New York Times: Social network operators do not know how to intervene against disinformation and hatred
The New York Times reports that when the Instagram social networking site was established, it was meant to be a page for people to share photos of their children being cute, their meals or their pets, but according to many experts during the past year it has rather become a hotbed of hateful posts that aim to spark division. It is becoming more and more obvious that the big digital companies have never properly grasped the negative dimension of the enormous reach of their platforms or how to cope with it.
It is impossible to put the genie back in the bottle now, and the impact of the incapacity of these operators to intervene against disinformation and the dissemination of hatred has recently been clearly demonstrated in the United States. The man suspected of sending bombs to representatives of the Democratic Party seems to have been radicalized by political propaganda on Facebook and Twitter.
Another American who shot dead 11 believers at a synagogue in Pittsburgh last weekend wrote about his hatred toward Jewish people on the relatively young social network Gab. Some observers of last weekend's presidential elections in Brazil are attributing the popularity of the ultimately-successful candidate Jair Bolsonaro to social media to a significant degree.
The communications application WhatsApp, which is owned by Facebook, was flooded with political content during Brazil's elections, including disinformation about polling places and times. The operators of social networks say combating disinformation and hate speech is complex, to say nothing of the fact that it is not easy to define such content.
Facebook, Twitter and YouTube have announced plans for significant investments into automatic instruments for identifying and removing problematic content. Facebook and Twitter have said they will be hiring thousands of new employees to address content control and security problems.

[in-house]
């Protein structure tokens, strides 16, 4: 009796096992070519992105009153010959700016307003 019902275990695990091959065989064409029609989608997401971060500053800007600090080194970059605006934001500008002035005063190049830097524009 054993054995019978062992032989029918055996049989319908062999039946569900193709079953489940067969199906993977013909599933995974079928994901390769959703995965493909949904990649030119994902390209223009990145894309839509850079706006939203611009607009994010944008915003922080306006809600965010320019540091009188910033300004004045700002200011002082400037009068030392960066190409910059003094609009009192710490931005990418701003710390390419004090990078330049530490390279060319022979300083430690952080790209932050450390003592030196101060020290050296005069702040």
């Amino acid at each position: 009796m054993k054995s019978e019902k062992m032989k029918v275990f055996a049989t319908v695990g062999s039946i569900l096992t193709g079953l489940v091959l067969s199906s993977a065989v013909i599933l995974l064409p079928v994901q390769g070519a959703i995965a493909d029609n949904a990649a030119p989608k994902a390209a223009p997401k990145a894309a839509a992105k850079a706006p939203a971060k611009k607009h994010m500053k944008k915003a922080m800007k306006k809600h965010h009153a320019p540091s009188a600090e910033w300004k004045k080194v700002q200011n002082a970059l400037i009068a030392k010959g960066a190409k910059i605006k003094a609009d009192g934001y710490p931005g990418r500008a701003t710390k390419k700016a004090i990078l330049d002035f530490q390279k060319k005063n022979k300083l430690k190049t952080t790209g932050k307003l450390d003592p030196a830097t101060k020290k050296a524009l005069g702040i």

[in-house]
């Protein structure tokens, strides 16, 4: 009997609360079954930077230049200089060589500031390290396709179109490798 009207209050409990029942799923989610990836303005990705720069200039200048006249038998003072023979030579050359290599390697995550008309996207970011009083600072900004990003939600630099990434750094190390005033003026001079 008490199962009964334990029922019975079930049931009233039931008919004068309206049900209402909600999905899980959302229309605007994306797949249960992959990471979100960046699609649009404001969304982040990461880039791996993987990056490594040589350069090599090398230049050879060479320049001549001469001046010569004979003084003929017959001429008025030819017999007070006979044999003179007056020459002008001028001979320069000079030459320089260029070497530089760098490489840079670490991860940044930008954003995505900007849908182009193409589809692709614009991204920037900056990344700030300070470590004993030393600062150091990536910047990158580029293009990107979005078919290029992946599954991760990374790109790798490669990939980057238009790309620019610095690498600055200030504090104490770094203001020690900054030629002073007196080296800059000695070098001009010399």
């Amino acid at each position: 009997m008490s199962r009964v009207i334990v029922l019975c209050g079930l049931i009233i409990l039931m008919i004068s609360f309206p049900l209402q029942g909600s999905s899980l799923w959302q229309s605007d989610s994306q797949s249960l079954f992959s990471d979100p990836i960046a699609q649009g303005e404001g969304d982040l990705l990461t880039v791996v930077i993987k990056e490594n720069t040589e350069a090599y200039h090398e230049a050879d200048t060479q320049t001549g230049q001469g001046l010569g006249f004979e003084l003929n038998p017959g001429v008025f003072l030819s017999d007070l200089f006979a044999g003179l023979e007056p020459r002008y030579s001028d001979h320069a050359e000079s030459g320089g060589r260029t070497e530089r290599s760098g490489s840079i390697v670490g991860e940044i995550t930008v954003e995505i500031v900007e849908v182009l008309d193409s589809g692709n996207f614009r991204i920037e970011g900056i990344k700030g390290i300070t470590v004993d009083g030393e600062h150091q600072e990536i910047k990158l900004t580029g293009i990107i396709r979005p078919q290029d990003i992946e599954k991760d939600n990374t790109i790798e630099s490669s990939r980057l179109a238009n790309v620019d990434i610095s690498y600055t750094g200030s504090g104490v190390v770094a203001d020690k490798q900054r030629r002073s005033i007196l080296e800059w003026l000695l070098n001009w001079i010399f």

For the time being these companies are not very successful when it comes to combating fake news and hate speech. This year Facebook reported that its internal systems warned of just 38 % of the total number of intolerant posts made through the network.
Allegedly Facebook's algorithms recognized and removed 96 % of posts that broke their rules by depicting nudity and 99.5 % of "terrorist" content. On Monday, two days after the shooting at the Pittsburgh synagogue, 11 696 posts could be found by searching on the word "Jews" on Instragram that included the hashtag #jewsdid911, which promotes the theory that "the Jews" are beind the attacks committed against the World Trade Center on 11 September 2001.
A video published on Sunday through Instagram under a different slogan alleged that the state of Israel had been "created" by the wealthy Rothschild family. By Monday that propaganda had been viewed more than 1 500 times and shared on other web pages, including through Facebook and Twitter.
Other hashtags on Instagram refer to Nazi ideology, for example, by using the number "88", which is used as an abbreviation for the Nazi greeting "Heil Hitler". Jonathan Albright, director of research at the Tow Center for Digital Journalism at Columbia University in New York, says that "Social networks give people courage to cross the line and double down when it comes to what they are willing to say in their attempts to incite and provoke."
After being warned by The New York Times, Facebook said it would investigate antisemitic slogans on Instagram. According to their spokesperson, Sarah Pollack, Instagram registered posts about Saturday's shooting because it "actively controls hashtags and content associated with such incidents and content violating our rules is deleted."
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